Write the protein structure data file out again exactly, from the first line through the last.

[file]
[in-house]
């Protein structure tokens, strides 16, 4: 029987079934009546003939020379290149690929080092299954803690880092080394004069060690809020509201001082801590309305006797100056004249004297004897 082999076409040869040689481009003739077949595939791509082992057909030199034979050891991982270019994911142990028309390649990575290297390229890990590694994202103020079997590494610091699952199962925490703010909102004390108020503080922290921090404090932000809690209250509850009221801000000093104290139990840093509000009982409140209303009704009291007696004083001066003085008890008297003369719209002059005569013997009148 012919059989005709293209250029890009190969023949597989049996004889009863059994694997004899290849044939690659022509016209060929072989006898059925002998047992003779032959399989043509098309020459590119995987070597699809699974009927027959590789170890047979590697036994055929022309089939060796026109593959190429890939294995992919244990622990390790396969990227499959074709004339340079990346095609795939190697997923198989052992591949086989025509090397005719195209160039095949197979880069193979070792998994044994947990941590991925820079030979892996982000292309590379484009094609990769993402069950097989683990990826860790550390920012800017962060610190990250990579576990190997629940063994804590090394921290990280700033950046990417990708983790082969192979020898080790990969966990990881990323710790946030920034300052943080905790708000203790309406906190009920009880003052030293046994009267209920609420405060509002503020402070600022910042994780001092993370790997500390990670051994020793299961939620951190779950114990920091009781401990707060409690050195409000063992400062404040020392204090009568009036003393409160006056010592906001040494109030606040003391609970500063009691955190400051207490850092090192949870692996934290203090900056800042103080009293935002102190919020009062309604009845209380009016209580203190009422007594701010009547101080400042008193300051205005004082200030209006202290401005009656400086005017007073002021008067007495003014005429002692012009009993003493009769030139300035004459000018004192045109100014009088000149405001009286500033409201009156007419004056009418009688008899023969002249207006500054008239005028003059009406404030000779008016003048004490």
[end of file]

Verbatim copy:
[in-house]
């Protein structure tokens, strides 16, 4: 029987079934009546003939020379290149690929080092299954803690880092080394004069060690809020509201001082801590309305006797100056004249004297004897 082999076409040869040689481009003739077949595939791509082992057909030199034979050891991982270019994911142990028309390649990575290297390229890990590694994202103020079997590494610091699952199962925490703010909102004390108020503080922290921090404090932000809690209250509850009221801000000093104290139990840093509000009982409140209303009704009291007696004083001066003085008890008297003369719209002059005569013997009148 012919059989005709293209250029890009190969023949597989049996004889009863059994694997004899290849044939690659022509016209060929072989006898059925002998047992003779032959399989043509098309020459590119995987070597699809699974009927027959590789170890047979590697036994055929022309089939060796026109593959190429890939294995992919244990622990390790396969990227499959074709004339340079990346095609795939190697997923198989052992591949086989025509090397005719195209160039095949197979880069193979070792998994044994947990941590991925820079030979892996982000292309590379484009094609990769993402069950097989683990990826860790550390920012800017962060610190990250990579576990190997629940063994804590090394921290990280700033950046990417990708983790082969192979020898080790990969966990990881990323710790946030920034300052943080905790708000203790309406906190009920009880003052030293046994009267209920609420405060509002503020402070600022910042994780001092993370790997500390990670051994020793299961939620951190779950114990920091009781401990707060409690050195409000063992400062404040020392204090009568009036003393409160006056010592906001040494109030606040003391609970500063009691955190400051207490850092090192949870692996934290203090900056800042103080009293935002102190919020009062309604009845209380009016209580203190009422007594701010009547101080400042008193300051205005004082200030209006202290401005009656400086005017007073002021008067007495003014005429002692012009009993003493009769030139300035004459000018004192045109100014009088000149405001009286500033409201009156007419004056009418009688008899023969002249207006500054008239005028003059009406404030000779008016003048004490």